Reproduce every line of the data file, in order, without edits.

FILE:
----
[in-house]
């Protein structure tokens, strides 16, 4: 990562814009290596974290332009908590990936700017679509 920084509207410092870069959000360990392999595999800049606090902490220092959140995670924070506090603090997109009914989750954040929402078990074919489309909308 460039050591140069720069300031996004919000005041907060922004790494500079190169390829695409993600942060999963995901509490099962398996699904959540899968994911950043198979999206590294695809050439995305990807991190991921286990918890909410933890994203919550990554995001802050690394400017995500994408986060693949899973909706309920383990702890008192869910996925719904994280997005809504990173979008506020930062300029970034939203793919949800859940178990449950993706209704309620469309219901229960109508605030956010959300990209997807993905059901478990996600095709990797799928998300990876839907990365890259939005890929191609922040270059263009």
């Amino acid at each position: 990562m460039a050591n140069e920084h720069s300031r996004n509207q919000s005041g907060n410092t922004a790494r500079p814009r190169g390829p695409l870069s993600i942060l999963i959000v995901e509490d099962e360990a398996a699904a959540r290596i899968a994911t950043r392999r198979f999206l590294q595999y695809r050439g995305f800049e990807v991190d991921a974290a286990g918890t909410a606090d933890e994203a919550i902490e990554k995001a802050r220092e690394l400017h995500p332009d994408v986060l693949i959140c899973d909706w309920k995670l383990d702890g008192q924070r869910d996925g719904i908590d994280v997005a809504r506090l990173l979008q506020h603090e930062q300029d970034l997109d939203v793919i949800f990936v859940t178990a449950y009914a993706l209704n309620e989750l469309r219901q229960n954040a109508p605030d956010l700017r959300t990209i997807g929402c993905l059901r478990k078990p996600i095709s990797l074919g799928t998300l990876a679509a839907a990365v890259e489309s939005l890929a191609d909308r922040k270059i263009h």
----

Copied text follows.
[in-house]
């Protein structure tokens, strides 16, 4: 990562814009290596974290332009908590990936700017679509 920084509207410092870069959000360990392999595999800049606090902490220092959140995670924070506090603090997109009914989750954040929402078990074919489309909308 460039050591140069720069300031996004919000005041907060922004790494500079190169390829695409993600942060999963995901509490099962398996699904959540899968994911950043198979999206590294695809050439995305990807991190991921286990918890909410933890994203919550990554995001802050690394400017995500994408986060693949899973909706309920383990702890008192869910996925719904994280997005809504990173979008506020930062300029970034939203793919949800859940178990449950993706209704309620469309219901229960109508605030956010959300990209997807993905059901478990996600095709990797799928998300990876839907990365890259939005890929191609922040270059263009």
């Amino acid at each position: 990562m460039a050591n140069e920084h720069s300031r996004n509207q919000s005041g907060n410092t922004a790494r500079p814009r190169g390829p695409l870069s993600i942060l999963i959000v995901e509490d099962e360990a398996a699904a959540r290596i899968a994911t950043r392999r198979f999206l590294q595999y695809r050439g995305f800049e990807v991190d991921a974290a286990g918890t909410a606090d933890e994203a919550i902490e990554k995001a802050r220092e690394l400017h995500p332009d994408v986060l693949i959140c899973d909706w309920k995670l383990d702890g008192q924070r869910d996925g719904i908590d994280v997005a809504r506090l990173l979008q506020h603090e930062q300029d970034l997109d939203v793919i949800f990936v859940t178990a449950y009914a993706l209704n309620e989750l469309r219901q229960n954040a109508p605030d956010l700017r959300t990209i997807g929402c993905l059901r478990k078990p996600i095709s990797l074919g799928t998300l990876a679509a839907a990365v890259e489309s939005l890929a191609d909308r922040k270059i263009h």